Weather Forecasting

By Sharill Prey-Luedtke

Grade Level: 9-12


This activity will have students utilize their knowledge of air masses, fronts(cold, warm, stationary), high pressure, low pressure, clouds, relative humidity and the way air masses move across the U.S. They will also refamiliarize themselves with the names and locations of all states.


  • overheads of the U.S. with state outlines
  • overhead projector (more than one will make things go much faster)
  • U.S. map with state names posted in room
  • crayons/markers
  • roll paper (i.e. butcher paper) for creating map
  • colored construction paper
  • scissors
  • tape/glue
  • video taped weather forecasts-night before


  1. Provide each group (pairs work the best) a list of helpful guidelines and explain that they should not feel limited, and your grading criteria. Forecasts should be accurate for the time of year they choose (i.e. Alaska shouldn't be 100F and Hawaii -10F). Possible guidelines are:
    1. fronts (cold, warm, stationary)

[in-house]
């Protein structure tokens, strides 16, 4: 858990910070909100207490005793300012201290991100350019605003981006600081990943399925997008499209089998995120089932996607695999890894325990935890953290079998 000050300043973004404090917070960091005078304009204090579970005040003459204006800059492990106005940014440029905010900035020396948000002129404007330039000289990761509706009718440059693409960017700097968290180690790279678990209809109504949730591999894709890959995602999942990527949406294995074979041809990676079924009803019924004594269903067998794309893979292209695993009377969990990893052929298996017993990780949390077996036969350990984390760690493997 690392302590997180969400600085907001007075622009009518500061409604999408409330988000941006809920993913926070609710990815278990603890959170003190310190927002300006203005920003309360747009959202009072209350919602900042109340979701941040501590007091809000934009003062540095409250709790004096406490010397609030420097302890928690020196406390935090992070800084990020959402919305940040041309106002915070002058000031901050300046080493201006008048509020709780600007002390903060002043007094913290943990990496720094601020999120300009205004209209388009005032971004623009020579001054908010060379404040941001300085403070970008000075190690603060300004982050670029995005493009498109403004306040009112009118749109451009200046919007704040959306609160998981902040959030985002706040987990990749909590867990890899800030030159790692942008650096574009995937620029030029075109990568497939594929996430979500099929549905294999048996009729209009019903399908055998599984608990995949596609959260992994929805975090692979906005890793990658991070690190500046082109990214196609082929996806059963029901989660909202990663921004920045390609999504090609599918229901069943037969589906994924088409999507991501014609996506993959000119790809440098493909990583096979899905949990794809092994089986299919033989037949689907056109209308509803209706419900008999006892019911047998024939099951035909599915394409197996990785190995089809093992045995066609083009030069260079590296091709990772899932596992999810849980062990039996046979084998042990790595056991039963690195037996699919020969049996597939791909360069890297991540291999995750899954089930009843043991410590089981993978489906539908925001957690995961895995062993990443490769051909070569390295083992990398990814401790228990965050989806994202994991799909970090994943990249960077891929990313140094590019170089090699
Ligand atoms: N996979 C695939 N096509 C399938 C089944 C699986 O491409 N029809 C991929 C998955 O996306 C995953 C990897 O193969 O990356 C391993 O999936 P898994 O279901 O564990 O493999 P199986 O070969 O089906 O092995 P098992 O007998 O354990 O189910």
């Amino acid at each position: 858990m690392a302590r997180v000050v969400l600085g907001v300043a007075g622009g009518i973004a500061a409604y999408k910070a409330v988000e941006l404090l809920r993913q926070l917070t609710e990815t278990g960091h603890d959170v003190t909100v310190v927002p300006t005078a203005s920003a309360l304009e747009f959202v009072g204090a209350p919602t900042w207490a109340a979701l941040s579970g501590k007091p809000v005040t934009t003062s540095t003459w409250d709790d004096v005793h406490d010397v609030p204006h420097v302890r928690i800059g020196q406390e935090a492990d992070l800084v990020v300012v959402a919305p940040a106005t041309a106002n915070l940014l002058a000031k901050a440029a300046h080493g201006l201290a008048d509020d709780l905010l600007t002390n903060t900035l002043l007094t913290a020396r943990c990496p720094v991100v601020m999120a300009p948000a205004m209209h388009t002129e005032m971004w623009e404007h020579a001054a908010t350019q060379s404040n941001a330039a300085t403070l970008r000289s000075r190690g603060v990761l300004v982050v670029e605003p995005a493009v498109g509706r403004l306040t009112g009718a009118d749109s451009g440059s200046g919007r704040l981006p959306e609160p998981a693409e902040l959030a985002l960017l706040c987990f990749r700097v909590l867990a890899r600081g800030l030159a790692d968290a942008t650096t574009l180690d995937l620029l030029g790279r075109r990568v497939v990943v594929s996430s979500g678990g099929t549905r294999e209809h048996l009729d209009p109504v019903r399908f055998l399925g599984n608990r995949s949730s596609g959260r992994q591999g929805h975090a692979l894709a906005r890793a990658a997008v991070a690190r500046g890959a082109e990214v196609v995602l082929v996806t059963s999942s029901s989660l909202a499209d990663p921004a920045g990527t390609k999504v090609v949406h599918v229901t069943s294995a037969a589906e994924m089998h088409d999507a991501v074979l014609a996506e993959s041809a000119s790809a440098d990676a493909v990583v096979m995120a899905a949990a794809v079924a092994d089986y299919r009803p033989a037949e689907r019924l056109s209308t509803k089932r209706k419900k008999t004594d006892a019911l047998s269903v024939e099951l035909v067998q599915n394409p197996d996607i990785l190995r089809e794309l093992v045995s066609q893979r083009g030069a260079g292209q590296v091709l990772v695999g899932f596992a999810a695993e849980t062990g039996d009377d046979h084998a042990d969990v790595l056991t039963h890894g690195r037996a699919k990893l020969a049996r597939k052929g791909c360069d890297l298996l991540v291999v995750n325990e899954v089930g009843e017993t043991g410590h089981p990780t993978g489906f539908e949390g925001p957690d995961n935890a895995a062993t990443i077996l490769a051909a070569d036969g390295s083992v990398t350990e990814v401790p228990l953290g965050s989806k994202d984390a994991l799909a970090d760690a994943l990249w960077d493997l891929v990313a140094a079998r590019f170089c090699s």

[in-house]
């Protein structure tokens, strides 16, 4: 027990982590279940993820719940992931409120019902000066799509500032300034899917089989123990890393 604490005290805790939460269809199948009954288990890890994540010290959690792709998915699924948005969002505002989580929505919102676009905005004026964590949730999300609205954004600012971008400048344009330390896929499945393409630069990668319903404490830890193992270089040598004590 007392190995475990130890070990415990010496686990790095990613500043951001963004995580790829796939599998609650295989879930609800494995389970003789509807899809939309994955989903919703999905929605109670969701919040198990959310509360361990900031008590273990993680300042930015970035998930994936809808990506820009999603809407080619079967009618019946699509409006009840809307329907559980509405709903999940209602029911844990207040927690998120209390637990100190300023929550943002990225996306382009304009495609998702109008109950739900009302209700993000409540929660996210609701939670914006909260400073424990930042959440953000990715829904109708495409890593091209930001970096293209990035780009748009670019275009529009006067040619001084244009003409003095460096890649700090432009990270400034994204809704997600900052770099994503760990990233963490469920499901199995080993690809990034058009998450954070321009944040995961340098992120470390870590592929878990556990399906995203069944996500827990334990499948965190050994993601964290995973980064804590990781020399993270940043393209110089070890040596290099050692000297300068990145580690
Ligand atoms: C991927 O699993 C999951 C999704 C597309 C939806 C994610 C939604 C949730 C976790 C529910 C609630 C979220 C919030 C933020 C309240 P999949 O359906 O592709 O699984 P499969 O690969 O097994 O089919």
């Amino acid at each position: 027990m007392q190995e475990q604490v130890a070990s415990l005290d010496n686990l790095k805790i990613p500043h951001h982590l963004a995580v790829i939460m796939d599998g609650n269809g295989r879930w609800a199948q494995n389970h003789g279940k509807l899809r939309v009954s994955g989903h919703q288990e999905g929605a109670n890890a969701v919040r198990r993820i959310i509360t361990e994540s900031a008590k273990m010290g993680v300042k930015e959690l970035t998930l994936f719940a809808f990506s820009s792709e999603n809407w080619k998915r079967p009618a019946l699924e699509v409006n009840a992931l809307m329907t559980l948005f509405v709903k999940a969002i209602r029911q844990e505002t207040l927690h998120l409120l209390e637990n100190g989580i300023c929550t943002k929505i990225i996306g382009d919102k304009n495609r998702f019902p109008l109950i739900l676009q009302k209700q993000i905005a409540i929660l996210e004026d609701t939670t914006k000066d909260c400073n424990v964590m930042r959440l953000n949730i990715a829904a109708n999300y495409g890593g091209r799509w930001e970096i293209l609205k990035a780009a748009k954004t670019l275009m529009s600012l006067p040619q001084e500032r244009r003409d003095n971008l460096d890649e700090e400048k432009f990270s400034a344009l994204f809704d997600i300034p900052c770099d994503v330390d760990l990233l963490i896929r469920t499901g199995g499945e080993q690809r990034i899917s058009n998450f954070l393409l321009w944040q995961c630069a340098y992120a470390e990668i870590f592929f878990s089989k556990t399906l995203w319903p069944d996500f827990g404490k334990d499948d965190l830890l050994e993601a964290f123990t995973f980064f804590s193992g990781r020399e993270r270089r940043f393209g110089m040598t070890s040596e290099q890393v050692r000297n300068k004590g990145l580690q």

2. what is the temperatures, humidities after the front passes
    3. clouds (cirrus, cumulus, stratus)
    4. location appropriate
    5. temperatures
    6. relative humidity
    7. wind speed and direction
    8. high and low pressure systems
    9. precipitation (correct for season chosen)
    10. storms, hurricanes (named), tornadoes, etc.
    11. other
  2. Tape the U.S. state overhead on the projector, have students trace (pencil best in case of mistakes) the outline of the states on their piece of paper taped to the chalkboard or wall. Their map should be big enough for the students in the back of the class to see.
  3. Students should name all the states so they can read them during their forecast. They may have to free hand in Alaska and Hawaii in the corners of the map.
  4. Within their group, decide on the time of year and type of weather. Either draw on the map or cut out symbols and glue/tape on to the map. The cutting and taping works the best for if they should make a mistake it can easily be fixed. They may also want to bring materials from home for their map.
  5. After the map is completed, a written forecast should to developed. Both partners should have roles in the presentation to the class.
  6. Present their map/forecast to their class. You may have them display their maps in the room or in the hall outside you room.


  1. Video tape their forecasts.
  2. Look at weather maps in the newspaper.
  3. Have the local weather person come in and talk to your class. They often have great videos.